The United States Internal Revenue Service (IRS) has issued its latest newsletter on tax issues for small businesses and the self-employed, including information on closing a business and on classification of workers. You can read the IRS small business newsletter below.
Inside This Issue
- Truckers need to file by August 31 deadline, e-file encouraged
- A Closer Look: Don’t wait to file
- Storm tax relief for Missouri and Kentucky
- Learn ways to better protect personal data and identity information
- Education-related tax benefits for 2022
- Some things to know about crowdfunding and taxes
- Worker Classification 101: Employee or independent contractor
- What business owners need to do when closing their doors for good
1. Truckers need to file by August 31 deadline, e-file encouraged
The IRS reminds those who have registered, or are required to register, large trucks and buses that it’s time to file Form 2290, Heavy Highway Vehicle Use Tax Return. The IRS strongly encourages using e-file and filing before the payment deadline of August 31, 2022, for vehicles first used in July 2022. Find out about details and how to gather required information in the truckers news release.
2. A Closer Look: Don’t wait to file
The latest column in A Closer Look features Doug O’Donnell, IRS Deputy Commissioner, Services & Enforcement, encouraging taxpayers not to wait to file their tax returns and sharing why it’s more important this year. “Every year, millions of people need more time to file their taxes and many focus their attention on the mid-October filing extension deadline,” said O’Donnell. “This year, there are special factors at play that make it even more important for people to make sure they don’t wait to file until the last minute before the October 17 deadline and that, to the extent possible, they file electronically.” Read the column in Spanish (Español).
3. Storm tax relief for Missouri and Kentucky
Flooding victims in some parts of Missouri and Kentucky are eligible for tax relief. The IRS extended the October 17, 2022, deadline for those affected to November 15, 2022, to file various individual and business tax returns and make tax payments.
4. Learn ways to better protect personal data and identity information
With identity thieves continuing to target the tax community, IRS Security Summit partners urge tax professionals to learn the signs of data theft and what to do so they can react quickly to protect clients.
Steps to take
The Security Summit partners concluded a special summer education campaign by outlining steps tax professionals can take to help clients from becoming statistics in identity-theft related tax-fraud scams.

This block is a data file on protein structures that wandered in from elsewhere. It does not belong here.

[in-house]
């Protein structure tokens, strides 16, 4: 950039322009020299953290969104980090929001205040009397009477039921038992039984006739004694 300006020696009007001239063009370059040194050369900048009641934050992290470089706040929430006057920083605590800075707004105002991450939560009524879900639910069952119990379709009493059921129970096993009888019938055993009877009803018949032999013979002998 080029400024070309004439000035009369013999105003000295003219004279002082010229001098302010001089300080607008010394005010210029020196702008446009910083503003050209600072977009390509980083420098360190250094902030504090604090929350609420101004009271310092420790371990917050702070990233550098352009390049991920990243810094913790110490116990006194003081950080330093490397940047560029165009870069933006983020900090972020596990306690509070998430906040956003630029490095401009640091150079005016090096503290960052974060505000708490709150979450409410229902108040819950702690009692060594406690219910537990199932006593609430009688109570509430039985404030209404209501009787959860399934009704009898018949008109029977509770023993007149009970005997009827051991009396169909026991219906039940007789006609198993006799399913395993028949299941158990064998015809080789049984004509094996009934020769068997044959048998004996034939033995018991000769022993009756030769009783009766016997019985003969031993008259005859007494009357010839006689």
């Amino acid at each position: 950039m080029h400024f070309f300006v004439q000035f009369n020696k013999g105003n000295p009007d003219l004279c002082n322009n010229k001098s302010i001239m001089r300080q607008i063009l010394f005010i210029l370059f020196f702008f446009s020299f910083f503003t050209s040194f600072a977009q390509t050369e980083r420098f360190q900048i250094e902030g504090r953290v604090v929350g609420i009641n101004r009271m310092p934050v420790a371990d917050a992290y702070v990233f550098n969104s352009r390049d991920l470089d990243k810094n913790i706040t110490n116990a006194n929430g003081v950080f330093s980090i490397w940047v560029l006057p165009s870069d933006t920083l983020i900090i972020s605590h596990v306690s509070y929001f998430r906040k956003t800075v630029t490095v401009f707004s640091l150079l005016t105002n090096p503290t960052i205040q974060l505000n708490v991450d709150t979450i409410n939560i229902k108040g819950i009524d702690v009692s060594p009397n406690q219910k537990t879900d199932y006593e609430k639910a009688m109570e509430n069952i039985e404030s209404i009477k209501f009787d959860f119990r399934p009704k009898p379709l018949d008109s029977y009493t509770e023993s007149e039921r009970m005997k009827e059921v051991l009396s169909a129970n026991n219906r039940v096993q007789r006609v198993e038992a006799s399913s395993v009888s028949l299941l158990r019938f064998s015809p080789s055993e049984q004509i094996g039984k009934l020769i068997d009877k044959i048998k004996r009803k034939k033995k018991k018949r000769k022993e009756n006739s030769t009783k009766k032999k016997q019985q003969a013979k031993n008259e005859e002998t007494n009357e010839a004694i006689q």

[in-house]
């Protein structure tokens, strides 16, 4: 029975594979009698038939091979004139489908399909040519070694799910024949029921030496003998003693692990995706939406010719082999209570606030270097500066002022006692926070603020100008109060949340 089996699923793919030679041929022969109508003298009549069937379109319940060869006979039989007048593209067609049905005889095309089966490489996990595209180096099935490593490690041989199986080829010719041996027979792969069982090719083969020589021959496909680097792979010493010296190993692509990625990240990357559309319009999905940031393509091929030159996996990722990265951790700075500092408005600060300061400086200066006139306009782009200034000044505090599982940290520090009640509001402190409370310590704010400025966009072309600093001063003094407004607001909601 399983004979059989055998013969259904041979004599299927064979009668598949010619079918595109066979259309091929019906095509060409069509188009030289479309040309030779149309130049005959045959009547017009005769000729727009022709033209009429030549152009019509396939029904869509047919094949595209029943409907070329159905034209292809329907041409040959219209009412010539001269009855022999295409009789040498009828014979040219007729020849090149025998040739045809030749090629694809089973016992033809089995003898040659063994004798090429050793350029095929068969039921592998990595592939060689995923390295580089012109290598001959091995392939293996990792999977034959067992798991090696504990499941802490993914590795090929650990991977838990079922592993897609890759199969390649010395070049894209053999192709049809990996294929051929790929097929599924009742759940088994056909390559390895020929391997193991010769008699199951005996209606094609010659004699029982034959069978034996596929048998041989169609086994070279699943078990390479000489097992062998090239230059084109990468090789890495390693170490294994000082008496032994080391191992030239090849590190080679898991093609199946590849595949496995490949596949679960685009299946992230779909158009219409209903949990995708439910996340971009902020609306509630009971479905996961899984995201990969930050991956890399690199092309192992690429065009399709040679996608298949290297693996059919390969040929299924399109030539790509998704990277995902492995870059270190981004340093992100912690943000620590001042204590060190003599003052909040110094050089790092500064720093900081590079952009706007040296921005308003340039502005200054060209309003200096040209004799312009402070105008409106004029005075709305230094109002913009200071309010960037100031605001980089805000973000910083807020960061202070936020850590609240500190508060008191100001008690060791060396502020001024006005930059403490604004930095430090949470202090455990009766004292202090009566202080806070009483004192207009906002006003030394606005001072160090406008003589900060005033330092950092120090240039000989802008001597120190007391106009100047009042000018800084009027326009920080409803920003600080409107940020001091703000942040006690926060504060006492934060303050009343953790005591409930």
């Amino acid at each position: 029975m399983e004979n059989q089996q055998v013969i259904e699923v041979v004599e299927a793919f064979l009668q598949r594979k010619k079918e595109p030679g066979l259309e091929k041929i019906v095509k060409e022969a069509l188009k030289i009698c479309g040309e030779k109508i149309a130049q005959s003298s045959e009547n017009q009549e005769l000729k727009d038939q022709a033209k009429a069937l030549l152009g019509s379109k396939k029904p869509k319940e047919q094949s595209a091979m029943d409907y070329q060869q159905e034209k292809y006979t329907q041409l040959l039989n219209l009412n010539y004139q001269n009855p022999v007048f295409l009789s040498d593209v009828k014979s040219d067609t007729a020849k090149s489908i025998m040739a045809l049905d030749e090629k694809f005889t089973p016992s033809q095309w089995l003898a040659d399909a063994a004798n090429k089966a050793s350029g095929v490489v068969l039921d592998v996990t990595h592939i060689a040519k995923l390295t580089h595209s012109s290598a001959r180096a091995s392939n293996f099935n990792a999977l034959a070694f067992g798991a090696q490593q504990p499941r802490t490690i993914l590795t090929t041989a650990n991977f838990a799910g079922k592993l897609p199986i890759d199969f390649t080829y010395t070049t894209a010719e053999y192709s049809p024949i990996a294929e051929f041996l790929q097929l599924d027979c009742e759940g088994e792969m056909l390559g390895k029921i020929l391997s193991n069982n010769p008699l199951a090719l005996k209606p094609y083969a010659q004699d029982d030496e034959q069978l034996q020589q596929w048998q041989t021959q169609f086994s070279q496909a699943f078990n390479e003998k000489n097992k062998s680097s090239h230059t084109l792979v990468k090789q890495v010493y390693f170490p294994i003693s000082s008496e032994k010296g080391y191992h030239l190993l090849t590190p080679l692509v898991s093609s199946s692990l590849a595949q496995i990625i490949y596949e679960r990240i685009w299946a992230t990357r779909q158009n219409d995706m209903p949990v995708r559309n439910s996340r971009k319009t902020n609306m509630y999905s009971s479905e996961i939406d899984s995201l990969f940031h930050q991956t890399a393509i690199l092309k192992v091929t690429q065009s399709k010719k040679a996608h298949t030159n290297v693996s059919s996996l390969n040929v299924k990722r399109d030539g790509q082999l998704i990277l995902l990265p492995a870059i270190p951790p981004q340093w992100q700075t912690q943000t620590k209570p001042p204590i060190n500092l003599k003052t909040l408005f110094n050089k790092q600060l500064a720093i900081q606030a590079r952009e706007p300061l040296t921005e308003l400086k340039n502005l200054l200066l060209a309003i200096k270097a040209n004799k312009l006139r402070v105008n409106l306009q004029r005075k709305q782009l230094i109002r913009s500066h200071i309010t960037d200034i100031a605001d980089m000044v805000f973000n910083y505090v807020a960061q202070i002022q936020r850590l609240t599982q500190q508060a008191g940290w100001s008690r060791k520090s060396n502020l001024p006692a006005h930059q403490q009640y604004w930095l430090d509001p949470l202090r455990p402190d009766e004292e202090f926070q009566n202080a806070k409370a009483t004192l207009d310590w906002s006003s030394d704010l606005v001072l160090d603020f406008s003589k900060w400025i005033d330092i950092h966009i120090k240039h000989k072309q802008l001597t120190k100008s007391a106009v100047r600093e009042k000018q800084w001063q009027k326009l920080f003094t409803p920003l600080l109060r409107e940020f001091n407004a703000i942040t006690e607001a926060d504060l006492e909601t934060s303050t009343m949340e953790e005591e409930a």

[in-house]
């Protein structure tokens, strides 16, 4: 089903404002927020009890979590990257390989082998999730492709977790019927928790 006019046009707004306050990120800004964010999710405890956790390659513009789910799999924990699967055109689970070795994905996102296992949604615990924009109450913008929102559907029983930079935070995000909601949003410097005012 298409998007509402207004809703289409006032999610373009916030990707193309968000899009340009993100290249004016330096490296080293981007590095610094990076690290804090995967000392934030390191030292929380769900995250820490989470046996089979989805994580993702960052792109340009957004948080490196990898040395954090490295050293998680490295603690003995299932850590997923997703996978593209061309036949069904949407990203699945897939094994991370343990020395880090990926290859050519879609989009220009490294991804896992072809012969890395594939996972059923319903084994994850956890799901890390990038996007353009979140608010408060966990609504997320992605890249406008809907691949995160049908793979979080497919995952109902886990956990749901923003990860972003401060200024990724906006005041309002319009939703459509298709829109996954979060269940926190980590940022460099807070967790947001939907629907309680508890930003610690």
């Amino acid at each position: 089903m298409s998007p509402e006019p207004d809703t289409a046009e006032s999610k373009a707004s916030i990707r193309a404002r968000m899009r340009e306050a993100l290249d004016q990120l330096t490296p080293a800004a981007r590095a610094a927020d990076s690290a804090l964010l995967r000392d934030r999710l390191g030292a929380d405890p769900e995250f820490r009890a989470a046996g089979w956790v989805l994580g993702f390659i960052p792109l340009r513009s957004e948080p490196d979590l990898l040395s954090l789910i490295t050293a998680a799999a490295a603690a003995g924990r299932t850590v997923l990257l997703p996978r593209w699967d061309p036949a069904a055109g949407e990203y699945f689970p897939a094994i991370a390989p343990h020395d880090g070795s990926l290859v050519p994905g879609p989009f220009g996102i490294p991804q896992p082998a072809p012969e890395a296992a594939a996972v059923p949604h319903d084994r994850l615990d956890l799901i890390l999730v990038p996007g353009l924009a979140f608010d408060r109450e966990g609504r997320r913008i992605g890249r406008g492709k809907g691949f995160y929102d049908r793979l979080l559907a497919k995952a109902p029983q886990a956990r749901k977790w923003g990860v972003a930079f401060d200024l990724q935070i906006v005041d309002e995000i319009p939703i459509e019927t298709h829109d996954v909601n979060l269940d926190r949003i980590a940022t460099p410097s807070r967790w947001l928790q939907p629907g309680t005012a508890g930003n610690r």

Sample data security plan
The Security Summit partners shared the Written Information Security Plan, a special plan designed to help tax professionals, especially those with smaller practices, protect their data and information. Federal law requires all professional tax preparers to create and implement a data security plan.
5. Education-related tax benefits for 2022
Expense deduction rises to $300
As the new school year begins, the IRS reminds teachers and other educators that they’ll be able to deduct up to $300 of out-of-pocket classroom expenses for 2022 when they file their federal income tax return next year. Find out who qualifies and what’s deductible.
College students should study up on two tax credits
Higher education, including specialized job training and grad school, can be pricey. Eligible taxpayers who paid higher education costs for themselves, their spouse, or dependents in 2021 may be able to take advantage of two education tax credits. The American opportunity tax credit and the lifetime learning credit can help offset education costs by reducing the amount of tax they owe. Find out more about these credits and which one could lead to a refund of up to $1,000.
6. Some things to know about crowdfunding and taxes
Crowdfunding is a popular way to raise money online. People often use crowdfunding to fundraise for a business, for charity, or for gifts. It’s important to know that money raised through crowdfunding may be taxable. Learn about what may be considered a gift, the form it’s reported on and careful record keeping.
7. Worker Classification 101: Employee or independent contractor
It’s critical for business owners to correctly determine whether the people providing services are employees or independent contractors. IRS Tax Tip 2022-117 provides information to help businesses avoid problems that can result from misclassifying their workers.
Gig Economy Tax Center
For people that are classified as independent contractors or gig workers, the IRS Gig Economy Tax Center has a wealth of information. They can find forms and information on record keeping, deducting expenses, and filing and paying their taxes.
8. What business owners need to do when closing their doors for good
There are a few things business owners need to do before they close their business. Of course, they need to fulfill their federal tax responsibilities. It’s also important to notify the IRS of their plans. Follow these six steps when closing a business.